Ashley Ludwig: Fiction, Fact, or Figment of Author’s Imagination?

allornothing_w2343_200x300Wow. Let me first just thank Cheryl St.John for asking me to post to this wonderful site. I’m a long time visitor, sometime commenter, and have been a fan since researching my current release, All or Nothing.

Writers and readers of historical fiction know—whether we’re talking romance, mystery, or any other sub-genre—more goes into the story then simply writing the tale. We need to know the landscape of the piece. Understand the perils and pitfalls of the time period. And, most importantly—what was it like to be a woman in those conditions? How did one bathe? Eat? Where was the bathroom? And what was one to do when it was so blasted hot outside without air conditioning?

All or Nothing is set in the Arizona West of 1876. The time when my bandit—a real to life bad guy who was never captured, El Tejano—roamed the Dragoon Mountains outside of Arizona. The story is seasoned it with my own life experience, after spending much of my childhood playing among the rugged adobe ruins of Fort Lowell, in Tucson, Arizona.

However, much of my research came from my previous profession. A trained archaeologist.  I traveled the southwest surveying for corporations. I studied historic and prehistoric sites, bagged and tagged artifacts, and hauled boxes of them to dusty museums, all the while knowing that someday I’d fold all that knowledge into my own stories.

I’d been a writer for years, but strictly in the work sense. No romanticizing allowed, my supervisor would say.  I was an archaeologist, tasked with writing reports on sites we discovered, researching bottle-bottoms and landmarks, recording that history for posterity, for whatever corporation funded our research.

sherds_exampleMy favorite discovery came after surviving the scariest hike in history—surveying ridge tops down the rugged, red slopes of the Copper King Mountains in eastern Arizona. Exhausted, shaken from almost tumbling down a drainage hole during a rockslide, I needed a minute before starting up again. I walked. I took deep breaths, sat—head between my knees, when I saw it. A bit of white and blue mixed in with the pine needles and gravel. I picked it up, surveyed the shard, and found another. A broken plate. Praise God, I stumbled on an historic site—the Little Colorado Mine. My discovery, and mine to map, survey, and write up for history. But, just the facts, they warned me.

Fine. I did it their way. And, oh boy! It was a struggle.

ashleyMy romantic nature wanted not just to report on the Limoges pattern on shattered dishes. I wanted to discuss the woman who’d opened her hope chest after traveling the rutted road in their rickety wagon, and found her wedding china smashed! How she sobbed over their hand-painted shards. Sure. Maybe that’s what happened.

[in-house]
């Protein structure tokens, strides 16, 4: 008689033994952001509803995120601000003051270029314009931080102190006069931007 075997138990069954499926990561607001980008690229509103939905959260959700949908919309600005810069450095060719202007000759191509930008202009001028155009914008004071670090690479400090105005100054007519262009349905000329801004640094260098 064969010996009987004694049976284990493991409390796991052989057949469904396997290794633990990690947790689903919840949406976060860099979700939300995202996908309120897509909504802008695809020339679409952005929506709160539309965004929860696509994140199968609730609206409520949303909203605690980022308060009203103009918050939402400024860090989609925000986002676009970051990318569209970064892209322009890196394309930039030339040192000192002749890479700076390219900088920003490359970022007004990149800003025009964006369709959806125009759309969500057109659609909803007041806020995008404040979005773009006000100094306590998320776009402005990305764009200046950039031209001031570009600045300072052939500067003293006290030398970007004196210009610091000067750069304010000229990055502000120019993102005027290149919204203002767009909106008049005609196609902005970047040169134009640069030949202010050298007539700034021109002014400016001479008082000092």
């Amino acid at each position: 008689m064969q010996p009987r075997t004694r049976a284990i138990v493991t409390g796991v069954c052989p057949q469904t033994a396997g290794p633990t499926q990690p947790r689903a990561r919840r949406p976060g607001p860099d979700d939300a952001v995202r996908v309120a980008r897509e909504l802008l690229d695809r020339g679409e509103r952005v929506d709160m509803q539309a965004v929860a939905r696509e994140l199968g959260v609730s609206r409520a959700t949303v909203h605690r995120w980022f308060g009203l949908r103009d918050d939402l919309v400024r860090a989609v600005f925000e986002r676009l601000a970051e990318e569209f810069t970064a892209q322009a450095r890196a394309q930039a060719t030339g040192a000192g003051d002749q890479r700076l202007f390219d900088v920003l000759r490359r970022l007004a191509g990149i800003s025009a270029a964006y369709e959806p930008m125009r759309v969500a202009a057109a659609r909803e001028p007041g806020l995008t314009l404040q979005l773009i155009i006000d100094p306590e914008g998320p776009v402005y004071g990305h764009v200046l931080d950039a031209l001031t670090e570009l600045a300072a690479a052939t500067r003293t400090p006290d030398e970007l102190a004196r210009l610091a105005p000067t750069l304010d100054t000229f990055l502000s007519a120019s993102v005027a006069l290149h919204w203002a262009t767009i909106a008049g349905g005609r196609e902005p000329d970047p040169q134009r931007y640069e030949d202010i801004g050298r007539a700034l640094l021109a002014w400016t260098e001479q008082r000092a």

Or, perhaps a marriage of convenience lured her to that God forsaken bit of land under the shadow of Copper King. In a fury, her husband out digging for silver (and finding nothing but wretched copper ore), she flung a plate or two at his head right before she hitched up the wagon and hightailed it out of there. 

Or, maybe their third baby knocked it off the table while reaching up for a cookie, they all had a good laugh, picked up the pieces and tossed them out onto the trash heap and went in to read the Bible together.

So, my supervisor was right. All I knew for sure was I had a shattered feminine plate in a rugged wasteland. It wasn’t my job to figure out how it broke or why. 

But guess what? As an author, I can.

I can take bits from that experience, the harrowing experience down the mountain side which opens All or Nothing, and weave it with the story of a massacre left widely untold by the popular citizens of Tucson, and pick apart the accounts to guess what might have actually happened there. I also can create a heroine who was confronted with one of the worst occupations in history – being an Army Laundress for the US Cavalry—some of the most unsung heroines of our time.

Researching these things in a time before the internet was a bit like finding a needle in a haystack. But, with the help of women like you—I was able to research historic catalogs, read through to find the price of coffee (green or roasted), by the bag or barrel, and what rations and pay were given a woman who worked for the Cavalry!

Like a kid in a candy store, I grabbed facts. I pocketed them. I wove in “spice” for the story, seasoning my characters and their encounters with each other. I walked with them through the fort grounds, laid out my map, figured out what angle to reach the stable from the parade grounds, and lived the story with them.  My editor picked out the rough spots, evaluated my historical claims and matched them to reality. Where did the train really stop? What song would your heroine be dancing to? Humming? In 1876! Thank heaven for the Internet. A library at our fingertips.

Does an author do this much research for a story set in modern day? Perhaps. But, there is so much that contemporary authors can take for granted that we have to stop and really think about. Our readers can tell when we’re faking it.

www.ashleyludwig.com

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